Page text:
- Overall Design: 4.50
- Weight: 4.0
- Durability: 4.0
- Value: 4.75
I wasn’t too late to the Apple scene. I started adopting their technology in 2007. That doesn’t exactly make me an earlier adopter; missing that mark by 20 years or so. But since jumping on board I’ve had 3 iPods, MacBook, MacBook Pro, Mac Pro, iPad, iPhone 3, 3s and two iPhone 4’s. Some have come and gone given my needs at the time while others been lost or stolen. With a background in technology, I’ve pushed these devices and learn a lot about them. Mostly I’ve learned enough to say, I’m sticking with Apple. They are just too far ahead of anything at this point to even consider the alternatives. Maybe another manufacturer will catch up but until then I’m sticking with what works… almost perfectly.
I’ve found the iPhone 4 to be a great companion in support of my trail running, ultra marathons and training.
Here are the Positives:
1. Music – I don’t listen to music on the trails very often but on those rare occasions the iPhone is fantastic. Using a pair of iPhone compatible headphones allows you to listen to music, turn the volume up or down, pause songs, forward through songs and answer incoming calls. It’s about as safe as listening to music on a trail can be.
2. Finding Trails – By using the Trails.com application I get leads on where to find trails in areas we travel. I don’t subscribe to Trails.com so I don’t get trail mapping but just locating the trails has worked well. It gives us the opportunity to pinpoint places we want to travel to. Generally, no trails equals no go unless we have a really good reason to visit a place. One example was during our drive across Georgia. While we were driving the timing was about right to stop for a run before we hit Atlanta during rush hour. We pulled up the iPhone Trails.com app and found a good looking trail only 5 or 6 miles off I-20. After using Google maps on the phone we could see there would be ample parking for the motorhome so we made our way to the trail. It turned out to be a great place to run and we hung out a couple of extra hours afterward once we knew the traffic would be cleared.
3. Tracking Runs – as we have previously reviewed, I like using the LogYourRun.com iPhone app. It’s been as accurate as I need to give me good feedback on my distance, time and elevation. If you run mostly in one area you generally know the distances, your average time and elevation but as we travel we never have this luxury.
4. Compass – I had many occasions in Lake Tahoe where I needed the compass. The trails in Lake Tahoe turn into a spaghetti network anywhere there are houses nearby a trail. Even people who live there have a hard time reading a map and telling you which way to go. I would take the trail topo map and compass app running on the iPhone then sync them to north. From there I would try to get on the right trail looking for distinct geographic clues or signs along the way. In the cases where I had a cell signal, I would mark my starting point as a pin drop on Google Maps and as I was returning I would use Google Maps in compass mode to help confirm if I was getting closer the start or if I was moving in the right direction (not accurate on switchbacks and trails circumnavigating around ridges).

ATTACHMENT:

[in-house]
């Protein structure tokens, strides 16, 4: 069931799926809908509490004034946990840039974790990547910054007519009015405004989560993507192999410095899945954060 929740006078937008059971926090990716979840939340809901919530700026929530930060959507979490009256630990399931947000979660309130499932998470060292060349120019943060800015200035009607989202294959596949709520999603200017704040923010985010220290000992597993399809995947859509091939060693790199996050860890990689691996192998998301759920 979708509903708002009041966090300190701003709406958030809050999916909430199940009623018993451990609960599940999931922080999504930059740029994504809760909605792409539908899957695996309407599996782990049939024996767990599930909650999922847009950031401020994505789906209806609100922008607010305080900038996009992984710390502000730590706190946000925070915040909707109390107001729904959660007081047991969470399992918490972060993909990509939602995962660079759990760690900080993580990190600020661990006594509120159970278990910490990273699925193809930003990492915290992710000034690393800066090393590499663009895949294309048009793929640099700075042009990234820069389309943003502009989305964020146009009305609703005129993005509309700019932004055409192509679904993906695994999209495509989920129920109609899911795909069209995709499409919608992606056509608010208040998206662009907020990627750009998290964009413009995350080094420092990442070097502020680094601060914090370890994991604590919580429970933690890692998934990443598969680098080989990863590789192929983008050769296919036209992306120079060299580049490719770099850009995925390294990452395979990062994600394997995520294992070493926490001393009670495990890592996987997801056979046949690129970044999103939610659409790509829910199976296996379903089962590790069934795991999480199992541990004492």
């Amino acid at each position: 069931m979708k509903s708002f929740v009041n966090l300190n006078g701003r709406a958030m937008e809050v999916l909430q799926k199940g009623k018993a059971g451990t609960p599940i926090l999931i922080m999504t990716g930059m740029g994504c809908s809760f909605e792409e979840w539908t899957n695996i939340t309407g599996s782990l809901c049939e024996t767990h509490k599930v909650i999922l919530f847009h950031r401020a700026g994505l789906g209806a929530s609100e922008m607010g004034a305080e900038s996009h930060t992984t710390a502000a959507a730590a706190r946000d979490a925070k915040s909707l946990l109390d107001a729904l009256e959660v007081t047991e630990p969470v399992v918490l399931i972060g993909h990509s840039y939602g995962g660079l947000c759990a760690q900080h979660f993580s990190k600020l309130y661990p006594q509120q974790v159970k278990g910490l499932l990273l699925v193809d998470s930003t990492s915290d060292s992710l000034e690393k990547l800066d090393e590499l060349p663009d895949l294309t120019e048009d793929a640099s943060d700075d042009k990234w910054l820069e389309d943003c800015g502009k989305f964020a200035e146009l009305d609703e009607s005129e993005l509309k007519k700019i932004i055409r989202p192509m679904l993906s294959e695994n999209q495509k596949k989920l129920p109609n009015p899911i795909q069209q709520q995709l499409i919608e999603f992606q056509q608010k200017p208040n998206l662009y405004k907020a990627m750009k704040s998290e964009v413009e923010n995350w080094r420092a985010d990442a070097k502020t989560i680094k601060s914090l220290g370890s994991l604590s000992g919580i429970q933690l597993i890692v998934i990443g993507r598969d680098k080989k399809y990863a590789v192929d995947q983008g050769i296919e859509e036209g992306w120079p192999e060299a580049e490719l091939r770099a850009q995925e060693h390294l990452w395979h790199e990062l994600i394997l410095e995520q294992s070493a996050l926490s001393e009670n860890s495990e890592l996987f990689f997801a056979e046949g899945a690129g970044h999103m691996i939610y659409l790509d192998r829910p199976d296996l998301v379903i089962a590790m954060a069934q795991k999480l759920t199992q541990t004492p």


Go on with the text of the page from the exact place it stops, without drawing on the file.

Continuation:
5. Google Maps – as already mentioned above Google Maps, when a cell signal is available, it’ll confirm your location.
6. Run Calculator – these applications allow you to translate time and distance into pace or solve for any third variable when you know the first two.
7. Weather Access – Lots of applications that help in planning your running. We used them to move to new locations around the country, plan which days to run and even plan the exact time that would be best.
8. Photography – having the iPhone allows you to document trails without a separate camera. And with the picture quality it can do a very remarkable job.
9. Emergency Access – where there was a cell signal, ever so slight, your one step closer to help if you need it.
If you add up the ways in which the iPhone comes into play they can replace:
Guide books and maps, a camera, a compass, iPod, GPS tracking devices and watches… all in one easy to carry package.
On top of all this the battery life is good. By turning off blue tooth and wifi, along with turning down the screen brightness I never had the battery even get close to draining even with constant GPS tracking.
I’ve had no issues with it malfunctioning after getting wet from sweat. The encasement has help up well against water.
I know that other Android devices have similar applications but given the vetting process of Apple combine with the feedback system I feel more comfortable that this platform provides more stability in the tools.
The Negatives of the iPhone:
1. If you need to use the screen and it’s wet from sweat it can be hard to use and hard to see. And during a good workout you rarely have anything clean enough or dry enough to clean the screen.
2. Cost for plans. We pay a lot for unlimited voice, text and data. Without data many of the apps wouldn’t work and without voice it’s not going to help you in case of an emergency.
It’s hard to find too many faults with the phone even as I try. The iPhone has turned into an indispensable tool in my running and training and I’m happy to carry it with me.